Urban Dictionary, a site launched in 1999 by Aaron Peckham when he was a college freshman, is a crowdsourced compilation of, currently, more than 7 million definitions of an array of slang and other terms. You can refer to the site for information (buyer beware) and add new words or new definitions of your own to it; that's some of the point. As the tagline for the site explains, "Urban Dictionary is the dictionary you write. Define your world." And so, a definition for, say, LOL, will extend well past one and into the hundreds, while a new word — take actulutely, added May 20, "a cross between actually and absolutely" — might have only one entry. For now.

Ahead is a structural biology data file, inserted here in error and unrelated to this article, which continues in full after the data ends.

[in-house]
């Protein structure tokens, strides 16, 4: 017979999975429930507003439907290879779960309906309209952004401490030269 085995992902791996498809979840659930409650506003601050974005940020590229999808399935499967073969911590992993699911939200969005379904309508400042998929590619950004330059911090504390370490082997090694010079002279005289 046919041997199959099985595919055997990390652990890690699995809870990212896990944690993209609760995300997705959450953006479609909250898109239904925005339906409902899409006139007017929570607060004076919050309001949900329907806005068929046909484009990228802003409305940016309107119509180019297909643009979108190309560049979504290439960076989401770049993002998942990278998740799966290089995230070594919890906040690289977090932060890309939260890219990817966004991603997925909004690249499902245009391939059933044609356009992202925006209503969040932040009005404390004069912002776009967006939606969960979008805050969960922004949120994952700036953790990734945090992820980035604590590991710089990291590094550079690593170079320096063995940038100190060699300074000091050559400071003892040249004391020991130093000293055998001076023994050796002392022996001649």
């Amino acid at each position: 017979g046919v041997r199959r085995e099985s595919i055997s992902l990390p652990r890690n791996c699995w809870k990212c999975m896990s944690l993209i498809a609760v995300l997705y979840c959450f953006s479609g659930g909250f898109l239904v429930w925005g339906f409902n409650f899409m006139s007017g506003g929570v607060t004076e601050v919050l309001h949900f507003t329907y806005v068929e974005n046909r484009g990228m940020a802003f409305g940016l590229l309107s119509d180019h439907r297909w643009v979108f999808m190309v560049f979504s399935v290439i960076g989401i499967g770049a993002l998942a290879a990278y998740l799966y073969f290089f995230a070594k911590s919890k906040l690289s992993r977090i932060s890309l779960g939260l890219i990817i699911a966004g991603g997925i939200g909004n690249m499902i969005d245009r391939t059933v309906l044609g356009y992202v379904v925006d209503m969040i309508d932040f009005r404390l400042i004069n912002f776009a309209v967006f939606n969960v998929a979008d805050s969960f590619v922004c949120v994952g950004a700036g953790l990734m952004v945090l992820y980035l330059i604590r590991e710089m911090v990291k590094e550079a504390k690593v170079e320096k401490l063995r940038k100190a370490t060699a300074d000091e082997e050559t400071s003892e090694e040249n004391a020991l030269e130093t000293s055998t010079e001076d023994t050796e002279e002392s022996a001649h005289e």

Urban Dictionary has long been used by people of the Internet, whether they're in search of actual definitions, hoping to create their own, or in the pursuit of making a joke. But it's also got an interesting real-world use, as Leslie Kaufman writes in The New York Times. Since conventional dictionaries don't always include the latest in slang terminology, lawyers and judges are looking to define language in court cases by turning to Urban Dictionary. "The online site ... has found itself in the thick of cases involving everything from sexual harassment to armed robbery to requests for personalized license plates, as courts look to discern meaning and intent in the modern lexicon," writes Kaufman. In separate cases, words like jack ("to steal") and to nut ("to ejaculate") were referenced in Urban Dictionary by the courts, which in the first instance "rejected the convicted man’s claim that he should not have to make restitution to the owner of a van he stole to use in a robbery" and in the second "rejected a motion to dismiss a sexual harassment claim by female employees." Other words the courts have sought to define on the site are iron, catfishing, dap, and grenade.